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Building that provides lodging, meals, and other services to the traveling public on a commercial basis. Inns have existed since ancient times (e.g., along the Roman road system during the Roman Empire) to serve merchants and other travelers. Medieval European monasteries operated inns to guarantee haven for travelers in dangerous regions. The spread of travel by stagecoach in the 18th century stimulated the development of inns, as did the Industrial Revolution. The modern hotel was largely the result of the railroads; when traveling for pleasure became widely popular, large hotels were often built near railroad stations. In 1889 the Savoy Hotel in London set a new standard, with its own electricity and a host of special services; the Statler Hotel in Buffalo, N.Y. (1908), another landmark, catered to the growing class of business travelers. After World War II, new hotels tended to be larger and were often built near airports. Hotel chains became common, making purchasing, sales, and reservations more efficient. Hotels fall into three categories: transient hotels; resort hotels, intended primarily for vacationers; and residential hotels, essentially apartment buildings offering room and meal service. See alsomotel.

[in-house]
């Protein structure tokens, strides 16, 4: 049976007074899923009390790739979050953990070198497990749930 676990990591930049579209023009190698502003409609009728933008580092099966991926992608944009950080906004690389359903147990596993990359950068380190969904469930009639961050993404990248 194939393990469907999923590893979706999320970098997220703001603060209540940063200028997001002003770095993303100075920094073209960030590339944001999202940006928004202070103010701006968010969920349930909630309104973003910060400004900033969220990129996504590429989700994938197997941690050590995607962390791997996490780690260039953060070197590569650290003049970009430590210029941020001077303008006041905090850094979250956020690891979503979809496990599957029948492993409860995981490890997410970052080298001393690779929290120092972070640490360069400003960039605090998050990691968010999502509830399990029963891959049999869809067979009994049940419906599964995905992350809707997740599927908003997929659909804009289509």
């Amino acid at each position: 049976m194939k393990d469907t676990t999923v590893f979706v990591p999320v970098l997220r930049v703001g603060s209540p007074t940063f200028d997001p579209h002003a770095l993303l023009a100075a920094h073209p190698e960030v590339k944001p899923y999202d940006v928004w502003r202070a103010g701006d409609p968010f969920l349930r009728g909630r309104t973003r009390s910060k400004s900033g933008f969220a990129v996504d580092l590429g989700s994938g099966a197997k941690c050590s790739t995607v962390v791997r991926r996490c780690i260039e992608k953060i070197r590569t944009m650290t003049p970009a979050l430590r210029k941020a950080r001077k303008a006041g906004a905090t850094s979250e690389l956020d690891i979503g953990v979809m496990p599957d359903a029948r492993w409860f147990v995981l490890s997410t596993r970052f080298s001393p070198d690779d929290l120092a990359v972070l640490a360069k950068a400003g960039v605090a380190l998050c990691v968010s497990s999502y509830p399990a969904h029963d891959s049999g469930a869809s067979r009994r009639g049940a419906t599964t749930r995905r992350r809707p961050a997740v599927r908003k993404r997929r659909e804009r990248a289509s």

This entry comes from Encyclopædia Britannica Concise. For the full entry on hotel, visit Britannica.com.